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Equivalent DC-current of an AC-Current

  1. Jul 2, 2015 #1
    One has to calculate the equivalent DC-current in order to provide the same power on a load like a sine, triangular and square wave current do in average.

    I know the general formula for the average power of an AC-current is:
    [itex]p_{average} = \frac{R}{T} \int_0^T i(t)^2 \, dx [/itex]

    For the sine current, the integral goes from 0 to 2pi/w (as expected).
    Now, I don't understand why in the solution of this tasks the integral referring to the triangular function goes from 0 to T/4, and for the square wave function from 0 to T/2? Why simply to T?
     
    Last edited: Jul 2, 2015
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  3. Jul 2, 2015 #2
    I'm not sure that I understand your question here...

    Average AC power is... [itex]P_{average} = V*I*PF[/itex] (forgive this poor quality...it's my first time using latex)
     
  4. Jul 2, 2015 #3
    I think you are saying that when you look up the standard solution for the problem, they integrate from 0 to T/4 and 0 to T/2 -- and you are thinking they should be going 0 to T?

    If that is the point of your question - it is because the waveforms are discontinuous and symmetrical. - i.e. you only have to do 1/2 of a complete square wave or 1/4 of a triangle wave to get the correct result.
     
  5. Jul 2, 2015 #4
    Looking to your title, are you wondering how to acquire the DC equivalence of an AC circuit so you don't have to use Diff Eq. to solve circuits? If so... [itex]L_{DC equivalence} = jwL[/itex] and [itex]C_{DC equivalence} = jwC^{-1}[/itex]

    Your source will change to use only the magnitude (in rms) of the value given and the phase angle of said source.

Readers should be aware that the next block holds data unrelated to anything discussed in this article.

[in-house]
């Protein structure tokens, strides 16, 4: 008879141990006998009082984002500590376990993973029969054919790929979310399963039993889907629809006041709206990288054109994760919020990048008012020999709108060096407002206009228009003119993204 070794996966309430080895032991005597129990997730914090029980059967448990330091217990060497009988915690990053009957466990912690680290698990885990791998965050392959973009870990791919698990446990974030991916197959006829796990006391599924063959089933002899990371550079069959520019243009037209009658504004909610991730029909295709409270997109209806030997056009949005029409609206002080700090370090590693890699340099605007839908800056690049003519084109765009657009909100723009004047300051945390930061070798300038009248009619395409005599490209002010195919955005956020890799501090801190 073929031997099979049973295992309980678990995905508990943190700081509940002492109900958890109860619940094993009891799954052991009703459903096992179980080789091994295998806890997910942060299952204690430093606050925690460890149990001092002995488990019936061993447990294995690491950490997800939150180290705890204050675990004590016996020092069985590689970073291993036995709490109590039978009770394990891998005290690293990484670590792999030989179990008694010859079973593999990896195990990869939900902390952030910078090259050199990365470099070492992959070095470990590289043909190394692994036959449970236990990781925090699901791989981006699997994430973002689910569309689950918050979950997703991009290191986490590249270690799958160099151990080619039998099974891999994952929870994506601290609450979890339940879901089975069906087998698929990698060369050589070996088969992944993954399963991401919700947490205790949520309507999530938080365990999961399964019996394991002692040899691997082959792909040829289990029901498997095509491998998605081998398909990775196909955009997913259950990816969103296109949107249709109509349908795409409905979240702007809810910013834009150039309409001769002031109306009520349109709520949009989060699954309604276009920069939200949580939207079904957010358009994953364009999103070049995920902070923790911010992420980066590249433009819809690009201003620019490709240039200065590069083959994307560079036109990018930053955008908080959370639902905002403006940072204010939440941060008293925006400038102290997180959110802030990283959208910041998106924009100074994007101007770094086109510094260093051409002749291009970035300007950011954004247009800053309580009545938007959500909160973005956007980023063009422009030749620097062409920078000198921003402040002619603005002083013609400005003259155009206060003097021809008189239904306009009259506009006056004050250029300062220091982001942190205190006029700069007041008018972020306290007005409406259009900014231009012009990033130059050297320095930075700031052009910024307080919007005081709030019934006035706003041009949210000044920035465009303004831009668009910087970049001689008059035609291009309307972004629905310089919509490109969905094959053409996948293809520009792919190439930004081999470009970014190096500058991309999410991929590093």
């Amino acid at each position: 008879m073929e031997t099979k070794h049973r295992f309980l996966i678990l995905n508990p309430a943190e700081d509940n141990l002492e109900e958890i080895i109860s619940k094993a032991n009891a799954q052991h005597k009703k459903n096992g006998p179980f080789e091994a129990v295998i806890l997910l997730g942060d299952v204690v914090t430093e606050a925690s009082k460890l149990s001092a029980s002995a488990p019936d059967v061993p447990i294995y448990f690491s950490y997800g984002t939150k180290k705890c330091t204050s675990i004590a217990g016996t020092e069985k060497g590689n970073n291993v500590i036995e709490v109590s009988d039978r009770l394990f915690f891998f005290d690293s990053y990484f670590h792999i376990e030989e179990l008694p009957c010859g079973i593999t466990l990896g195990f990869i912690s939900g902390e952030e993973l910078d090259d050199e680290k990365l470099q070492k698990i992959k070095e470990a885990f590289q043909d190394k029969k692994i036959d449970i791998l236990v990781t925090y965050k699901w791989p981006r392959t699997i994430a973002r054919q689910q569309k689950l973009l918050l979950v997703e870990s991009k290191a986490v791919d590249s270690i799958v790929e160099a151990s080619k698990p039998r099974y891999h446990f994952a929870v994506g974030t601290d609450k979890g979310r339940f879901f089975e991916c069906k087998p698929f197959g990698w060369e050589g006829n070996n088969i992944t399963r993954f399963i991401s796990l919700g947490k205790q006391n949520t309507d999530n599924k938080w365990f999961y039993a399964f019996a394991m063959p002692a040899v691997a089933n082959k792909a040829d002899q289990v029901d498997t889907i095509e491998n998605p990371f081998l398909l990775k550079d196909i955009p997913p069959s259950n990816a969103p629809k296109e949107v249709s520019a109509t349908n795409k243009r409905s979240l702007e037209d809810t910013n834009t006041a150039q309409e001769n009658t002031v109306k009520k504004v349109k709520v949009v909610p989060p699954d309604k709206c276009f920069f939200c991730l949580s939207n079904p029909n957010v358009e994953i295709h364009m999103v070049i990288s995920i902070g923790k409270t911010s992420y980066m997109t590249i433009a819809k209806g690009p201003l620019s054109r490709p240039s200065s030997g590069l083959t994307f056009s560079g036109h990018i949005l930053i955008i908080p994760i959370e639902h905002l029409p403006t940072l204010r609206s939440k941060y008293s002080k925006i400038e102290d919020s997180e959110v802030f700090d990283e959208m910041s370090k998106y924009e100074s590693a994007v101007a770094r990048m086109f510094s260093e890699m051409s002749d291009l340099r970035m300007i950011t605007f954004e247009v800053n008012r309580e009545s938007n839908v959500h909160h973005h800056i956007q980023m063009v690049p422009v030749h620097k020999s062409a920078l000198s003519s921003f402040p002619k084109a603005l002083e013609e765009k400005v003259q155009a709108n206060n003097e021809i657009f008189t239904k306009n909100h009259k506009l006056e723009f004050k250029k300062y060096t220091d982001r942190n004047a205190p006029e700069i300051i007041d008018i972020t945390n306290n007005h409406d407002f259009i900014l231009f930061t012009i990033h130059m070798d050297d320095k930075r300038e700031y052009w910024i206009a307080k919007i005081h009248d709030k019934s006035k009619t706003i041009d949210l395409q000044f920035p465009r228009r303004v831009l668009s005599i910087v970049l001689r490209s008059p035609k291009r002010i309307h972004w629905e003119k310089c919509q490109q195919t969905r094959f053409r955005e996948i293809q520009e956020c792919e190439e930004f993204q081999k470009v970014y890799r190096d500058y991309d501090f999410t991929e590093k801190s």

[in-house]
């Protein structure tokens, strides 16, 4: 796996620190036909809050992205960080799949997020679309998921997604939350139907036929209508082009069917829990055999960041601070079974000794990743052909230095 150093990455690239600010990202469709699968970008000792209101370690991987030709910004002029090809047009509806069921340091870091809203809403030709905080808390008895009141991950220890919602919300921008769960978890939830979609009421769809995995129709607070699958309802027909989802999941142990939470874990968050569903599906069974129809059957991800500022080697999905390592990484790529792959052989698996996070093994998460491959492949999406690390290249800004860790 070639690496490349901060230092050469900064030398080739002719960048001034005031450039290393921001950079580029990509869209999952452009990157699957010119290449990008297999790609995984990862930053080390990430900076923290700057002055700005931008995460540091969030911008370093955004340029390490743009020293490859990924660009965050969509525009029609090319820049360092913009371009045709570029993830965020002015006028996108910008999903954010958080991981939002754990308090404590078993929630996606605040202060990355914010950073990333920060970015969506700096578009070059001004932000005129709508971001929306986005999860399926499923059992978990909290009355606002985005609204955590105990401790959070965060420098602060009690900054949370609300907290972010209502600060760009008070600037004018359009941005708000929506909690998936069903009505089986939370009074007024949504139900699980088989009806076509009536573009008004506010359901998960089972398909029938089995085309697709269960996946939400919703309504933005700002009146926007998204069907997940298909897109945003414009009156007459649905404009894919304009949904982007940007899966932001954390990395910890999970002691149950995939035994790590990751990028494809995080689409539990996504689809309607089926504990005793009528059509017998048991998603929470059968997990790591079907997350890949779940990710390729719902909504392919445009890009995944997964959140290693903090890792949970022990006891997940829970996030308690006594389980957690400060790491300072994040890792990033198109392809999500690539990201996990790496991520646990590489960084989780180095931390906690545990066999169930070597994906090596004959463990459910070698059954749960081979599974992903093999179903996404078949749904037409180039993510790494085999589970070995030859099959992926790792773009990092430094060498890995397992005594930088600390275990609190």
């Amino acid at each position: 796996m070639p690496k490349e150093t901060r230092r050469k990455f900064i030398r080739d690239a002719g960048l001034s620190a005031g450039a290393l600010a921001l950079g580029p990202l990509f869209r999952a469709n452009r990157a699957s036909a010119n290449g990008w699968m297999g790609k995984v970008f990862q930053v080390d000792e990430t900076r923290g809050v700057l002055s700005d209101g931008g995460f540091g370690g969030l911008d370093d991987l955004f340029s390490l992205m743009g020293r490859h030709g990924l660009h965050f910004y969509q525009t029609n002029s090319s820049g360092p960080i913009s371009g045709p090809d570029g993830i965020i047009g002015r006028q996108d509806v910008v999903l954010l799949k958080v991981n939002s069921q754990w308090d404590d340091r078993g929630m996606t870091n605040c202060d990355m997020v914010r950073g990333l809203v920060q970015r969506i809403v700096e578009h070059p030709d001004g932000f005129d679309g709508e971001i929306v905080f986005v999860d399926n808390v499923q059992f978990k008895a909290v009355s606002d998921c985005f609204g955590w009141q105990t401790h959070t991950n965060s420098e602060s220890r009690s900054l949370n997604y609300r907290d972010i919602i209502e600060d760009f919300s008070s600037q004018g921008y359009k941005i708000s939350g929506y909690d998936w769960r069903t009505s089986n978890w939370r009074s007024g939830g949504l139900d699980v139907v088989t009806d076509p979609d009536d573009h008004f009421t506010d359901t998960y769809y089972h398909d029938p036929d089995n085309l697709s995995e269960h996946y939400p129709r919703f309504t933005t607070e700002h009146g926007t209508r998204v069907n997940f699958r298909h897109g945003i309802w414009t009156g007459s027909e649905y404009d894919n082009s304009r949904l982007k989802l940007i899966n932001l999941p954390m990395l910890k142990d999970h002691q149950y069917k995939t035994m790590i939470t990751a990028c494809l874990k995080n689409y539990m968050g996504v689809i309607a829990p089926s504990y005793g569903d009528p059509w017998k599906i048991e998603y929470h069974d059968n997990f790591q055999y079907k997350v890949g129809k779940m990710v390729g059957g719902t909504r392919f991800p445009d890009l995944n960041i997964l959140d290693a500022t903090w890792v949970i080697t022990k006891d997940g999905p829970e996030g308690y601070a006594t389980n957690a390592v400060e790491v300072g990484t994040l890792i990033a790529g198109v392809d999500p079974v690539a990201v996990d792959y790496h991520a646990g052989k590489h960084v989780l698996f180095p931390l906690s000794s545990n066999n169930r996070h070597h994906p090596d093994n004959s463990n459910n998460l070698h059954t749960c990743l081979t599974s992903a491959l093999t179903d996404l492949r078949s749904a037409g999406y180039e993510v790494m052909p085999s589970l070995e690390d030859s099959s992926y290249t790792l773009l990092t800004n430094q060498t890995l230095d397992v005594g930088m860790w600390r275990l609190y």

[itex]V_{source} = V_{rms}sin(\omega t- \varphi)[/itex] will turn to [itex]V_{source} = V_{rms}\angle -\varphi[/itex]

    Once you transfer everything over to the frequency domain, you can once again use DC analysis methods to find whatever it is you're trying to find.
     
    Last edited: Jul 2, 2015
  6. Jul 2, 2015 #5

    anorlunda

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    I think you want RMS root mean square. Look it up on Wikipedia.

    RMS works for any wave shape. Based on ypthe original question, that is what you need.
     
  7. Jul 2, 2015 #6
    You have understood what is my problem. I don't get why I "only have to do 1/2 of a complete square wave or 1/4 of a triangle wave to get the correct result". Can you make this point clear to me?
     
  8. Jul 2, 2015 #7

    Merlin3189

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    I think the formula OP uses IS to calculate the mean power by finding the mean of the square of the current.
    Because it is mean power being calculated, there is no root - P = R( I^2 ) or (V^2)/R
    RMS voltage and current (not squared) are calculated from the root of the mean power.

    With your AC wave, the instantaneous power in the resistance is varying as the voltage and current are varying - peak power when voltage or current are peak and zero power when they are zero. To find the DC equivalent - which is a constant voltage and current - we need to average over the whole cycle. Each complete cycle will be the same, because the variations in voltage and current are the same in each cycle.

    So the general rule is to integrate the square of the voltage or current over one complete cycle. This will work for any wave shape. The squaring ensures that the positive and negative parts of the cycle do not cancel each other. Since power is proportional to the square of the current or voltage, we just divide by the length of the cycle to get the average power. And if you want the equivalent DC current or voltage, you need to take the square root of that average (mean) - what people call the root mean square or RMS value.

    Now for waves with symmetry you MAY integrate over less than the whole cycle and average that.
    ##(\int_0^{360} \! sin^2(x) \, \mathrm{d}x)/1 = ## ##(\int_0^{180} \! sin^2(x) \, \mathrm{d}x)/2 = ## ##(\int_0^{90} \! sin^2(x) \, \mathrm{d}x)/4 ##

    In fact you can do 1/4 cycle of sine, square or triangle wave and the average of the squared values is the same as over a complete cycle. So for these 3 waves it does not matter whether you use 1/4 , 1/2 or a complete cycle *provided* you start at the beginning of a cycle (or any 1/4 cycle) and the wave is symmetric with no DC component. This would not be true for less symmetric waves, such as a sawtooth or a mixture of harmonics.
     
    Last edited: Jul 2, 2015
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